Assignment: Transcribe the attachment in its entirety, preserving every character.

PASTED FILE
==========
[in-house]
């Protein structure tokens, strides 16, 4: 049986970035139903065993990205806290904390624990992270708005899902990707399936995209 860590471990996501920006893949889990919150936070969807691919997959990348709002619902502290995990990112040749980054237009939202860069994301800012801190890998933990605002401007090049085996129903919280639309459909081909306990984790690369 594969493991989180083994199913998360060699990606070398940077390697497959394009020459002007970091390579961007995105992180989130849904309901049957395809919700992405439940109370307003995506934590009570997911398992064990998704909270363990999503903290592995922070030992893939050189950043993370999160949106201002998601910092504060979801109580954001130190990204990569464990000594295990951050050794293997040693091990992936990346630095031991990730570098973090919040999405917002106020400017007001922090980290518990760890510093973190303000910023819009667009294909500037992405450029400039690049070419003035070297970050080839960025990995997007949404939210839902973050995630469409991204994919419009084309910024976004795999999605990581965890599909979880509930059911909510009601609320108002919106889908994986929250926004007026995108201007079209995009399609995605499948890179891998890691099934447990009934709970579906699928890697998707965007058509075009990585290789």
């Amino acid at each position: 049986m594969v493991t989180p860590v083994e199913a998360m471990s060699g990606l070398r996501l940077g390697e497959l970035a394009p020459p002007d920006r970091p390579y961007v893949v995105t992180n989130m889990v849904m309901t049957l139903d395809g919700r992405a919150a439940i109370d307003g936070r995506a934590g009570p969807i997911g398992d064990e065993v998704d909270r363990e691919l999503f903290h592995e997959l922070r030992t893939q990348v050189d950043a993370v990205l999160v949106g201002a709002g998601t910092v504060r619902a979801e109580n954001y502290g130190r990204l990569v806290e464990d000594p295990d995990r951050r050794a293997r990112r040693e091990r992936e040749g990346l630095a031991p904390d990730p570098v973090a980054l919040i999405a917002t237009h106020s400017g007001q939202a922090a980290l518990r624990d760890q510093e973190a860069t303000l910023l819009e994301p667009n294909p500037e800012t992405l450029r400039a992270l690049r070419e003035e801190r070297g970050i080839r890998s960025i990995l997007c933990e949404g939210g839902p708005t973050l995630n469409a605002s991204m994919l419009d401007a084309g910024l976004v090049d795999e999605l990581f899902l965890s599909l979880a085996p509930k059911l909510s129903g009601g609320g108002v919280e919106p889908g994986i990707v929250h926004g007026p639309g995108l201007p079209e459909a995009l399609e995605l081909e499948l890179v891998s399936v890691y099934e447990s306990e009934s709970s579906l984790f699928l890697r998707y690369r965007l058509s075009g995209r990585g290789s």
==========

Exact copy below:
[in-house]
């Protein structure tokens, strides 16, 4: 049986970035139903065993990205806290904390624990992270708005899902990707399936995209 860590471990996501920006893949889990919150936070969807691919997959990348709002619902502290995990990112040749980054237009939202860069994301800012801190890998933990605002401007090049085996129903919280639309459909081909306990984790690369 594969493991989180083994199913998360060699990606070398940077390697497959394009020459002007970091390579961007995105992180989130849904309901049957395809919700992405439940109370307003995506934590009570997911398992064990998704909270363990999503903290592995922070030992893939050189950043993370999160949106201002998601910092504060979801109580954001130190990204990569464990000594295990951050050794293997040693091990992936990346630095031991990730570098973090919040999405917002106020400017007001922090980290518990760890510093973190303000910023819009667009294909500037992405450029400039690049070419003035070297970050080839960025990995997007949404939210839902973050995630469409991204994919419009084309910024976004795999999605990581965890599909979880509930059911909510009601609320108002919106889908994986929250926004007026995108201007079209995009399609995605499948890179891998890691099934447990009934709970579906699928890697998707965007058509075009990585290789």
């Amino acid at each position: 049986m594969v493991t989180p860590v083994e199913a998360m471990s060699g990606l070398r996501l940077g390697e497959l970035a394009p020459p002007d920006r970091p390579y961007v893949v995105t992180n989130m889990v849904m309901t049957l139903d395809g919700r992405a919150a439940i109370d307003g936070r995506a934590g009570p969807i997911g398992d064990e065993v998704d909270r363990e691919l999503f903290h592995e997959l922070r030992t893939q990348v050189d950043a993370v990205l999160v949106g201002a709002g998601t910092v504060r619902a979801e109580n954001y502290g130190r990204l990569v806290e464990d000594p295990d995990r951050r050794a293997r990112r040693e091990r992936e040749g990346l630095a031991p904390d990730p570098v973090a980054l919040i999405a917002t237009h106020s400017g007001q939202a922090a980290l518990r624990d760890q510093e973190a860069t303000l910023l819009e994301p667009n294909p500037e800012t992405l450029r400039a992270l690049r070419e003035e801190r070297g970050i080839r890998s960025i990995l997007c933990e949404g939210g839902p708005t973050l995630n469409a605002s991204m994919l419009d401007a084309g910024l976004v090049d795999e999605l990581f899902l965890s599909l979880a085996p509930k059911l909510s129903g009601g609320g108002v919280e919106p889908g994986i990707v929250h926004g007026p639309g995108l201007p079209e459909a995009l399609e995605l081909e499948l890179v891998s399936v890691y099934e447990s306990e009934s709970s579906l984790f699928l890697r998707y690369r965007l058509s075009g995209r990585g290789s």